Border Crisis and Disease Spark Serious Public Health Concerns
As thousands of abandoned children from Central and South American are overwhelming Border Patrol, health concerns are growing.
Breitbart Texas previously reported that scabies infections from people entering the U.S. illegally were being passed on to an unknown number of U.S. Border Patrol agents. Now, according to ABC 15, officials are worried about a sweeping viral outbreak. "We are starting to see chicken pox, MRSA staph infections, we are starting to see different viruses," Rio Grande Valley (RGV) Border Patrol agent Chris Cabrera told the outlet.
Cabrera added that the scabies outbreak is still ongoing. According to Action 4 News, 10-15 percent of apprehended illegal immigrants have scabies in the RVG area.
Due to the sharp increase in illegal immigrants crossing into the U.S., authorities do not have time or resources to screen every apprehended illegal immigrant for diseases.
"We don't screen for diseases," RGV Border Patrol spokesman Omar Zamora told Breitbart Texas. "All we are is a processing center, so we don't do that."
This could potentially pose a serious threat to Border Patrol agents, Zack Taylor, Chairman of the National Association of Former Border Patrol Officers, told Breitbart Texas.
"Apparently a significant amount of communicable disease is suspected by custodial and agent personnel," Taylor said. "What level of medical screening, if any, is being done is unknown. What the medical testing shows is likely not being shared with the agents. And, there are potential communicable diseases that the detainees will not be tested for unless individually requested by a medical officer which is unlikely without acute symptoms."
Others worry that the threat stretches far beyond Border Patrol agents, and that the general public is also at-risk of contracting various diseases.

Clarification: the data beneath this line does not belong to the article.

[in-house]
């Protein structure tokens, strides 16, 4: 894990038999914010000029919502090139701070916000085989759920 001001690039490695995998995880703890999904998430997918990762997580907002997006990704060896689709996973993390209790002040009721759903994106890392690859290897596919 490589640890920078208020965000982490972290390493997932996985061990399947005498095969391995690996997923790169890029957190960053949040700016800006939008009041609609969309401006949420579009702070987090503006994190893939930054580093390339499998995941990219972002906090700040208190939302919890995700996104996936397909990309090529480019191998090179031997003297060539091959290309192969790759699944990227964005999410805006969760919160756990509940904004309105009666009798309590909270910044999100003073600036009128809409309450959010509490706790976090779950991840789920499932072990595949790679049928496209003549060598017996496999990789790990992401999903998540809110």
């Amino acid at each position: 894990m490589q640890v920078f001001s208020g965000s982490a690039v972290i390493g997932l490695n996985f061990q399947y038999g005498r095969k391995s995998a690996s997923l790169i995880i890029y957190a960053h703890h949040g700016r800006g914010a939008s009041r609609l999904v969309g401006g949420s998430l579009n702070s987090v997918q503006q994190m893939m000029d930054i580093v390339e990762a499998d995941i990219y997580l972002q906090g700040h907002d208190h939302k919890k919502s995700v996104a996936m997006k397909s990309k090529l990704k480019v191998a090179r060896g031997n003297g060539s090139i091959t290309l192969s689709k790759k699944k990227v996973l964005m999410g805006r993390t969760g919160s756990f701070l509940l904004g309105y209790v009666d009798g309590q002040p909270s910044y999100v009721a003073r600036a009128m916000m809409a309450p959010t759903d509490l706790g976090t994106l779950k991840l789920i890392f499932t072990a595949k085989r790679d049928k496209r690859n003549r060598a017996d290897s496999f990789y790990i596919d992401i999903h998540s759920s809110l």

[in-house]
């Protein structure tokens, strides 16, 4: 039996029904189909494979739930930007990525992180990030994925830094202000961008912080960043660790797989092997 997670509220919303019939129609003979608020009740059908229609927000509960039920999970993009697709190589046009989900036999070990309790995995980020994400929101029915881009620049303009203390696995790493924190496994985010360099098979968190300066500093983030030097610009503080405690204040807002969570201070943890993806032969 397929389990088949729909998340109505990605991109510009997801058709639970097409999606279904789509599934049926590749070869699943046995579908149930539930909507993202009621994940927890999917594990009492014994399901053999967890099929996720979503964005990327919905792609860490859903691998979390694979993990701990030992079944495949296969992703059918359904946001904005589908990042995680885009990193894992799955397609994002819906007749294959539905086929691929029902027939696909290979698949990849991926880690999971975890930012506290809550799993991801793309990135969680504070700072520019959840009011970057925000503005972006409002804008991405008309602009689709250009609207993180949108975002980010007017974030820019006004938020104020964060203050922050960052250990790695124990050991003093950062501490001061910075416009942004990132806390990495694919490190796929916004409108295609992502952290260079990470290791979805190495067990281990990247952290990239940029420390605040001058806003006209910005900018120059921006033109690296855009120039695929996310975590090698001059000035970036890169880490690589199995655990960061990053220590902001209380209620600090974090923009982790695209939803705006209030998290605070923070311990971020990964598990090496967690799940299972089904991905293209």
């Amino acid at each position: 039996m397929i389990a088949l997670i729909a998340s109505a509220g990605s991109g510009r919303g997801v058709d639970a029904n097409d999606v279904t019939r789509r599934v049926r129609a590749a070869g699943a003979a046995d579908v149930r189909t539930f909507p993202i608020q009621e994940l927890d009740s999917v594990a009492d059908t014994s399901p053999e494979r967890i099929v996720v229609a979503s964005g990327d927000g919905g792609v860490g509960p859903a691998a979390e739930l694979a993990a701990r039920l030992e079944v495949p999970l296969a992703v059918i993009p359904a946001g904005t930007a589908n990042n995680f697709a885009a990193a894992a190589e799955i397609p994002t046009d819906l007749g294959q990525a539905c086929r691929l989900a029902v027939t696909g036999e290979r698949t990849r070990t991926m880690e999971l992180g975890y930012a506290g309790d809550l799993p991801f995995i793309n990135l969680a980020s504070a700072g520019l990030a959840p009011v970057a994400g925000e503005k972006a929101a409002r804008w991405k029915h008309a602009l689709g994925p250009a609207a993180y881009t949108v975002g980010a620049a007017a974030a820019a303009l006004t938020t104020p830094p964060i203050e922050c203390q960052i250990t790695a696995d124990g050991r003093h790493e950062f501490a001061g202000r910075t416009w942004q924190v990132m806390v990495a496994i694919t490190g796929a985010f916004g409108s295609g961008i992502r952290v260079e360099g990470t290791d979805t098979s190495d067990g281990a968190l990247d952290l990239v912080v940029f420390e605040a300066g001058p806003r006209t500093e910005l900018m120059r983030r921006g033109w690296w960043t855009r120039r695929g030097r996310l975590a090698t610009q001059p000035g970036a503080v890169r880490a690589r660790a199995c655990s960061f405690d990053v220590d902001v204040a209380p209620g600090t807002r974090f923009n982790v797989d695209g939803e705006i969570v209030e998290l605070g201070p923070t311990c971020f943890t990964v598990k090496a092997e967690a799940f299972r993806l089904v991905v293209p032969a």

The potential for diseases to spread is especially troubling, since federal agents are sending waves of illegal immigrants to processing stations around the United States. Cabrera told ABC 15, "It's contagious, we are transporting people to different parts of the state and different parts of the country."
The Department of Homeland Security (DHS) reportedly solicited Coast Guard medics to treat the infected, but DHS representatives have refused to comment on the situation and specify how many medics were sent.
The Department released the following statement:
"DHS has public health controls in place to minimize any possible health risks. Throughout the RGV Sector we are conducting public health screens on all incoming detainees to screen for any symptoms of contagious diseases of possible public health concern. U.S. Border Patrol has established Medical Units at its busiest border stations (McAllen, Weslaco, and Ft Brown) handling UAC. US Coast Guard medical teams are assisting with the screening process, and providing healthcare evaluations for the sick and injured.
"Occupational health and safety guidance has been provided to for CBP personnel in the handling of subjects with signs of health-related symptoms. Our workforce has been provided and encouraged to use personal protective gear including latex or non-latex gloves, long-sleeve shirts, and to take precaution including frequent hand washing."
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